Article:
The Effects of COVID-19 on Teacher Preparation
The professional journal for teacher education, Phi Delta Kappan recently published an article about the effects of COVID-19 on teacher education programs, delving deeper into the under reporting of these programs’ struggles caused by the pandemic. The article references AACTE’s two-part member survey that chief representatives of its member institutions responded to about how the twin crises of COVID-19 and racial injustice had affected their educator preparation programs and how they have responded to these crises. The results were included in a report by Jacqueline King released in February.
Authors Kathryn Choate, Dan Goldhaber, and Roddy Theobald underscore that one of the most relevant issues facing educator preparation programs is the cut in clinical practice available to teacher candidates. To help move these students journeys forward, several states have passed emergency legislation relaxing teacher certificate requirements. The article cites AACTE’s Member Survey to re-enforce the changes happening within these programs—namely the 188 educator preparation programs (across 47 states) that have transitioned, at least partly, to a remote learning environment in Spring 2020.
In Washington, the home state of the authors, the Professional Educators Standards Board modified the criteria for completion of teacher certificates and admission to educator preparation programs. These changes included relaxing the coursework, field experience, and edTPA portfolio deadlines among other things. Emergency certificates and temporary admissions were also part of making the profession more available during the pandemic.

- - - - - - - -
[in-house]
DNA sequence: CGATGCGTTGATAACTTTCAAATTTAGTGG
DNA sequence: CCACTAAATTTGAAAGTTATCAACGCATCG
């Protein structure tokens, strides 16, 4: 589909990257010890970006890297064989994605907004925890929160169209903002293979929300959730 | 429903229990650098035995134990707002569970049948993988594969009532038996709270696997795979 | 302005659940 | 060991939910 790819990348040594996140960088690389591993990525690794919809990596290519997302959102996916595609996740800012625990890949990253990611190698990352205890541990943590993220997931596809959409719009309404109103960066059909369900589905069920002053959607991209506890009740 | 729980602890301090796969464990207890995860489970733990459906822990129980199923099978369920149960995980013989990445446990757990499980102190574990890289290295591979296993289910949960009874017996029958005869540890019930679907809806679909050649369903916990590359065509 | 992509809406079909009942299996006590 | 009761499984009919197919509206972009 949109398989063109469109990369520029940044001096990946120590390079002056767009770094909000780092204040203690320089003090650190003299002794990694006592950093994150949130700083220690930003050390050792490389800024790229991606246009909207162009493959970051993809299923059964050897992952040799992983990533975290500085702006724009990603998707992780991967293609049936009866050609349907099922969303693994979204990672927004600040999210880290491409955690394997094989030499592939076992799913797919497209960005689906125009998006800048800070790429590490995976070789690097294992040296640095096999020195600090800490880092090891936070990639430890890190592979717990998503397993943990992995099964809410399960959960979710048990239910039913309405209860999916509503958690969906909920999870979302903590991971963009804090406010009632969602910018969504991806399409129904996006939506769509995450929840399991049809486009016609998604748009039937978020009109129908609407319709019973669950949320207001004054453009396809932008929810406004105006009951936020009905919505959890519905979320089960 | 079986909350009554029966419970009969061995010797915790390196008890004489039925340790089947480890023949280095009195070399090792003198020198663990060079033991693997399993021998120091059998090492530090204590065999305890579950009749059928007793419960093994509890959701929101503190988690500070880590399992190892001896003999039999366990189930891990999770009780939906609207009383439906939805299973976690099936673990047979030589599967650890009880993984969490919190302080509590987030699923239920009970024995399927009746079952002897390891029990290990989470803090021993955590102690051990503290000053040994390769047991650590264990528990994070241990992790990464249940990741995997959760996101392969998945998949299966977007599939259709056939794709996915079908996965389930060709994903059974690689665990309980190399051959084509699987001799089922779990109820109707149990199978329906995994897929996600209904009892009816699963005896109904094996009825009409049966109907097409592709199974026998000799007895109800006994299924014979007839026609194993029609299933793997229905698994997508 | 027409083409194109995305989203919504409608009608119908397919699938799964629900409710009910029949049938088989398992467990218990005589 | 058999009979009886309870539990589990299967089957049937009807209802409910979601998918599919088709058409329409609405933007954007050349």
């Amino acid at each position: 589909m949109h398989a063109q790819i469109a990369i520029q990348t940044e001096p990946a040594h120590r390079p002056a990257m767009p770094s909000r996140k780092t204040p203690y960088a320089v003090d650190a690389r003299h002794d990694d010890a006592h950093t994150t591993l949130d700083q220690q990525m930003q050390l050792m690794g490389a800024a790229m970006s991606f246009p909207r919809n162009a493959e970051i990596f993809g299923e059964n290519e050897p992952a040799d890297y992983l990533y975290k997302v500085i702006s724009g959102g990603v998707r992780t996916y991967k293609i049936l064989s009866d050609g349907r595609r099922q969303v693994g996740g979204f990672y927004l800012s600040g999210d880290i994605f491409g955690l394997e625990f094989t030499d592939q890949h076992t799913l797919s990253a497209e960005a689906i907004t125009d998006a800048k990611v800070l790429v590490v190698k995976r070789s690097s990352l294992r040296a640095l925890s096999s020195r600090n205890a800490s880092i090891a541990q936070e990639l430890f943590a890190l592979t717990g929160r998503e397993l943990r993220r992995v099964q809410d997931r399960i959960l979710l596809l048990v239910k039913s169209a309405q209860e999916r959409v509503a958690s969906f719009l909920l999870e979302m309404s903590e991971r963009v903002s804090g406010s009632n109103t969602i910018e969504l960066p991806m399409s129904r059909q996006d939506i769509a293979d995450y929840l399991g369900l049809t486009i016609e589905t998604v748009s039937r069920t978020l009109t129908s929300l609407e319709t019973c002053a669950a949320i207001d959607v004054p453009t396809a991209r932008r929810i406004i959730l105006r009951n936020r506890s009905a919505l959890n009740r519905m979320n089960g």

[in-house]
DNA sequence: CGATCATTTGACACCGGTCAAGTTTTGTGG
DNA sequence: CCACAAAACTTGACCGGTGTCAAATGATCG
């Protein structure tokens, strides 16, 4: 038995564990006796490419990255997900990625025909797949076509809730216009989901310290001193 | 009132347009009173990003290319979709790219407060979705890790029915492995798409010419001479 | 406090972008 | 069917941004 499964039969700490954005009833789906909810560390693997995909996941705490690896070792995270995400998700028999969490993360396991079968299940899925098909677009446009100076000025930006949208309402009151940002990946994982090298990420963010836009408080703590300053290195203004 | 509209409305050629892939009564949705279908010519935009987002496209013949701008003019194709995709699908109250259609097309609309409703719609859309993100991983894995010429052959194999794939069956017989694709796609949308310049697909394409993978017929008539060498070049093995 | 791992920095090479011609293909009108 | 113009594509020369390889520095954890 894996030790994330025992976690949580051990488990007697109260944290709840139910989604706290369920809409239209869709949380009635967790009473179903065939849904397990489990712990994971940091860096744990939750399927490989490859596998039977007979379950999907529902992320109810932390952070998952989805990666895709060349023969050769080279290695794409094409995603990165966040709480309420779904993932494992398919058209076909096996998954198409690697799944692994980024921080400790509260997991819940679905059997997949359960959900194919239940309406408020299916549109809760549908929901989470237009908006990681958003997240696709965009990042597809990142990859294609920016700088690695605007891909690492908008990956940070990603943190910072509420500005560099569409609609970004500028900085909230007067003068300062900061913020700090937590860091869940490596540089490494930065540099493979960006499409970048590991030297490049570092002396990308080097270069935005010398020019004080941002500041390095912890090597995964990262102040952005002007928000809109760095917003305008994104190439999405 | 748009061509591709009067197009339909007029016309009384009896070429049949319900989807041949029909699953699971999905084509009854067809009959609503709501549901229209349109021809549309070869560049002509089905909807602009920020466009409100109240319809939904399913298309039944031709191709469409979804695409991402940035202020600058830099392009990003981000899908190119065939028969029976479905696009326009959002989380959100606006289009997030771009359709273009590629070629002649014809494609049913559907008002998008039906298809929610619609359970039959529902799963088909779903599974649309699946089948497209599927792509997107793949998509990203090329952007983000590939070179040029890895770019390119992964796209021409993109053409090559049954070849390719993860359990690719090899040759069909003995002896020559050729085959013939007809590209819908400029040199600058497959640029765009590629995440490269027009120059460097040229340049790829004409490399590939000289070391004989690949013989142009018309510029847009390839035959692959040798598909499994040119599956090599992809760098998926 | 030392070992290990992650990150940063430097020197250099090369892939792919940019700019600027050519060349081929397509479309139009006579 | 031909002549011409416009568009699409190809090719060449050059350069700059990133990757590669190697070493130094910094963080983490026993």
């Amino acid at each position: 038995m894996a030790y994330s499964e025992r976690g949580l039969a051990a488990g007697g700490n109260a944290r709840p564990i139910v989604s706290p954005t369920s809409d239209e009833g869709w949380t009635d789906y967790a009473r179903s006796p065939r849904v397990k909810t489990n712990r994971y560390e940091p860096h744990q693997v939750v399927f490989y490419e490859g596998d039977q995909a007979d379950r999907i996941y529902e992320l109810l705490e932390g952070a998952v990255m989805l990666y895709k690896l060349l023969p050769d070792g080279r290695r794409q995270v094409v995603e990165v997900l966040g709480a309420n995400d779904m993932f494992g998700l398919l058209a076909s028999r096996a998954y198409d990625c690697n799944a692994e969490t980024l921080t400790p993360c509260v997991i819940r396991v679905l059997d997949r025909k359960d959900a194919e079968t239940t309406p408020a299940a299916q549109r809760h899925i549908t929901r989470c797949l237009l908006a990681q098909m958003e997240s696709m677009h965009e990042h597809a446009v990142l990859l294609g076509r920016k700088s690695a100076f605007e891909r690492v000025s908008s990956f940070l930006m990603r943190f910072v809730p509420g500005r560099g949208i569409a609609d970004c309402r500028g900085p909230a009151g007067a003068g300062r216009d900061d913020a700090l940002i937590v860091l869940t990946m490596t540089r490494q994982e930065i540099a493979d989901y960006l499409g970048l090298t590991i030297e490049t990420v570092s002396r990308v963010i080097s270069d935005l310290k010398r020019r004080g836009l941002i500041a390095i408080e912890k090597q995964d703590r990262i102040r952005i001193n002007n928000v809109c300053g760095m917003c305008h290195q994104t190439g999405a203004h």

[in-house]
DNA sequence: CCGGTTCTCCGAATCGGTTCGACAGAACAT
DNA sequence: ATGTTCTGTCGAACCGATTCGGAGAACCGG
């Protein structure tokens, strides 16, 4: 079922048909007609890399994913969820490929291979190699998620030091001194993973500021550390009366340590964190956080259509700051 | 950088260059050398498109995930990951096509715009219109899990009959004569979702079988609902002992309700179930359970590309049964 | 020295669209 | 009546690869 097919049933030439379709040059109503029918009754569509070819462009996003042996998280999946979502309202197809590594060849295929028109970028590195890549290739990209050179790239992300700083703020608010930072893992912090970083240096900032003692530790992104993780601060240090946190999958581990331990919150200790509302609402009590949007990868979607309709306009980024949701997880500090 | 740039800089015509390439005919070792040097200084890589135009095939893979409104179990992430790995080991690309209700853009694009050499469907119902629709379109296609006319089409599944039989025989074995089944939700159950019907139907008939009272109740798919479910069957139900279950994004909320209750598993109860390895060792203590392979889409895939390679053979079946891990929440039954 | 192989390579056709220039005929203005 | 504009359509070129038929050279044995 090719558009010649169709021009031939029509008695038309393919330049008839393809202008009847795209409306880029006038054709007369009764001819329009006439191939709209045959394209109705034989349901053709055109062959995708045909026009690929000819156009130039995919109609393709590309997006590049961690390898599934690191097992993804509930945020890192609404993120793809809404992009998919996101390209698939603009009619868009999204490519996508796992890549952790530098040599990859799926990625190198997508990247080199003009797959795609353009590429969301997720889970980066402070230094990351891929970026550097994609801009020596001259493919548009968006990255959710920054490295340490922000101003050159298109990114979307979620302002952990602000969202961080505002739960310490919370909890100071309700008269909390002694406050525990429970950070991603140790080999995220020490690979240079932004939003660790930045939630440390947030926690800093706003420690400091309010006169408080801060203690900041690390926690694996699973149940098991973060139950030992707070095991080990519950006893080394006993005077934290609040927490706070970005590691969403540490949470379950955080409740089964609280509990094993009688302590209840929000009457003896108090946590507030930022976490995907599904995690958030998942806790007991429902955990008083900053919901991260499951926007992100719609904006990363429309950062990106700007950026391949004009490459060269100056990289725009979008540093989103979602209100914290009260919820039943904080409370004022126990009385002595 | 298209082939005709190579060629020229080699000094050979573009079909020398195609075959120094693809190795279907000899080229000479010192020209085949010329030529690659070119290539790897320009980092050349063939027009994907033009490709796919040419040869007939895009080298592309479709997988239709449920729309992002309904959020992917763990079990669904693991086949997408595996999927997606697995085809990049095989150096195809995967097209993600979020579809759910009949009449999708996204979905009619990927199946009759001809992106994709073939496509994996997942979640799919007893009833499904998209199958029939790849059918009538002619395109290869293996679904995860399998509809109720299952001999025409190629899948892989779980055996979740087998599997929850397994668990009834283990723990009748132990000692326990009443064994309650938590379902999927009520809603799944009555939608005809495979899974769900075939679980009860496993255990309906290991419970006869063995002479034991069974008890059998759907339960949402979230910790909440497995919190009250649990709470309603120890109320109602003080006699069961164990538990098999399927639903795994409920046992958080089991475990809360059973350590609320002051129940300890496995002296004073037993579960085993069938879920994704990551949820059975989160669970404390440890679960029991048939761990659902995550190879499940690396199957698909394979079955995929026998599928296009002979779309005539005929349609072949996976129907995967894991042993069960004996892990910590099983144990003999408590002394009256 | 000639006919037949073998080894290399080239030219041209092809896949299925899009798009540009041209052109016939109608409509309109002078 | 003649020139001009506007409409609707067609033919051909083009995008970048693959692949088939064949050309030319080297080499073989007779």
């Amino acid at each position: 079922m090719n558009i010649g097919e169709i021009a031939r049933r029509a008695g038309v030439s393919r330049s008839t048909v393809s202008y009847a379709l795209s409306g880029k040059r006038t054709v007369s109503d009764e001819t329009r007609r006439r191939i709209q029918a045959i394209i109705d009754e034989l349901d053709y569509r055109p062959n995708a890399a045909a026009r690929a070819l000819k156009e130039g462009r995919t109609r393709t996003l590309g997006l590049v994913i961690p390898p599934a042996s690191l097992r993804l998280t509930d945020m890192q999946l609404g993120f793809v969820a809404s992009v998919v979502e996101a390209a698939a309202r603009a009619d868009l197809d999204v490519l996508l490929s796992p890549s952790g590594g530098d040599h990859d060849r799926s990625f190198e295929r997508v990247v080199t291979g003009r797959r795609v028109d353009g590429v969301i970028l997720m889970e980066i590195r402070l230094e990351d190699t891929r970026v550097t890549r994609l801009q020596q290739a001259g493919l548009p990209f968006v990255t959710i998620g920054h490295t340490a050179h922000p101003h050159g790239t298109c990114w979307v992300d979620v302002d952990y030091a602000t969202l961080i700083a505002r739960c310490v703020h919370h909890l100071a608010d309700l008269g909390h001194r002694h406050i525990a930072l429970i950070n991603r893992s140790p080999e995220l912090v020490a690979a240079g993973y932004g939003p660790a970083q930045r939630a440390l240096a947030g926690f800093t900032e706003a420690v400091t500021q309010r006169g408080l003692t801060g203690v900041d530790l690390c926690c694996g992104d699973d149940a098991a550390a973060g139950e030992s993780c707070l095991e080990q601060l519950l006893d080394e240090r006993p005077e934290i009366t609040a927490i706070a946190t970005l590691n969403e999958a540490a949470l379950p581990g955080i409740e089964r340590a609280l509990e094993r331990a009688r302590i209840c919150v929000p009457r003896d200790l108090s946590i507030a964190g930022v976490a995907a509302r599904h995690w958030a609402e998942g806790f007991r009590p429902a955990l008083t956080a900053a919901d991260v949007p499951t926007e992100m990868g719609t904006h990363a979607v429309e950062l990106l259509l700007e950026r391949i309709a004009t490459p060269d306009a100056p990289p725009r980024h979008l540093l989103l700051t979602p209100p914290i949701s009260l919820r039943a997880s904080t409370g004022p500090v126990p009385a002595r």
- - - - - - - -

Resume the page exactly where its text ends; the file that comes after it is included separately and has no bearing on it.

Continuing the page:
Through a survey of 29 Washington state-accredited educator preparation programs, the authors found that there was currently no major short-term change in enrollment in their programs but that the transition to remote learning has affected the developmental experiences of their teacher candidates. According to the article, more than 80% of survey respondents waived or reduced the length of time (cut by about 20%) required for student teaching in both undergraduate and graduate programs. They noted that there was a bigger shift in undergraduate public schools than in graduate private schools in terms of virtual teaching. The survey found that some school districts were unable to accommodate virtual classrooms for student teaching, with 75% of field supervisors having to modify how they gave feedback.
The article lists three big concerns with the pandemic’s effect on the educator preparation programs: The new virtual components in curricula, the needs of students that did not get full training but will be teaching within the next year, and the needs of the 2020-21 teacher candidate cohort being prepped in the middle of a pandemic.
Lastly, the authors share the implications that COVID-19 has had on the teaching profession and its candidates., stressing the pandemic made it a priority for teachers and students to be able to teach and learn in any environment, whether face-to-face or not. The article acknowledges that while things will likely return to a new normal, the incorporation of online-hybrid classroom models of education will continue to have an impact on the future of teaching.
To read the full article, visit kappanonline.org.